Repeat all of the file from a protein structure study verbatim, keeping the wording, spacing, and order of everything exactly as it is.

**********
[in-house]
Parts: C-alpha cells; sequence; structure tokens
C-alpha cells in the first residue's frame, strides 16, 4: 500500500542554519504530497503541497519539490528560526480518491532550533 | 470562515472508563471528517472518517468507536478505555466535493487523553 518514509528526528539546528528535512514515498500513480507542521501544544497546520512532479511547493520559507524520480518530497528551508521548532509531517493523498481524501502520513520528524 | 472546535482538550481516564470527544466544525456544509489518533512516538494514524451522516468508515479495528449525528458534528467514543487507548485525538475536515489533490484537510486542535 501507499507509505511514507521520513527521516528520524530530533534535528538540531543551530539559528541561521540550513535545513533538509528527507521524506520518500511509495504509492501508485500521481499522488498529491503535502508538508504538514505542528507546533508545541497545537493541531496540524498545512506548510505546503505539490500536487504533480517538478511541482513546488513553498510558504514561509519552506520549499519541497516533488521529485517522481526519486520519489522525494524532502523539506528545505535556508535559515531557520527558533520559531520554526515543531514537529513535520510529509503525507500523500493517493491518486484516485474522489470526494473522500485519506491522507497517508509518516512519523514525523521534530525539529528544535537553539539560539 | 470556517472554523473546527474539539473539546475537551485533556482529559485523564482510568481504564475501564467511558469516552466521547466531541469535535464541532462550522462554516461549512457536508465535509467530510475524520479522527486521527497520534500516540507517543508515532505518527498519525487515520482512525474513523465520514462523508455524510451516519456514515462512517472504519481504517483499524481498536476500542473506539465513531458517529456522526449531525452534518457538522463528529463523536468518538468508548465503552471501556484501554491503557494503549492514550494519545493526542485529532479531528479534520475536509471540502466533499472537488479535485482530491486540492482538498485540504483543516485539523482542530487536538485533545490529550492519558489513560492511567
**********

[in-house]
Parts: C-alpha cells; sequence; structure tokens
C-alpha cells in the first residue's frame, strides 16, 4: 500500500542554519504530497503541497519539490528560526480518491532550533 | 470562515472508563471528517472518517468507536478505555466535493487523553 518514509528526528539546528528535512514515498500513480507542521501544544497546520512532479511547493520559507524520480518530497528551508521548532509531517493523498481524501502520513520528524 | 472546535482538550481516564470527544466544525456544509489518533512516538494514524451522516468508515479495528449525528458534528467514543487507548485525538475536515489533490484537510486542535 501507499507509505511514507521520513527521516528520524530530533534535528538540531543551530539559528541561521540550513535545513533538509528527507521524506520518500511509495504509492501508485500521481499522488498529491503535502508538508504538514505542528507546533508545541497545537493541531496540524498545512506548510505546503505539490500536487504533480517538478511541482513546488513553498510558504514561509519552506520549499519541497516533488521529485517522481526519486520519489522525494524532502523539506528545505535556508535559515531557520527558533520559531520554526515543531514537529513535520510529509503525507500523500493517493491518486484516485474522489470526494473522500485519506491522507497517508509518516512519523514525523521534530525539529528544535537553539539560539 | 470556517472554523473546527474539539473539546475537551485533556482529559485523564482510568481504564475501564467511558469516552466521547466531541469535535464541532462550522462554516461549512457536508465535509467530510475524520479522527486521527497520534500516540507517543508515532505518527498519525487515520482512525474513523465520514462523508455524510451516519456514515462512517472504519481504517483499524481498536476500542473506539465513531458517529456522526449531525452534518457538522463528529463523536468518538468508548465503552471501556484501554491503557494503549492514550494519545493526542485529532479531528479534520475536509471540502466533499472537488479535485482530491486540492482538498485540504483543516485539523482542530487536538485533545490529550492519558489513560492511567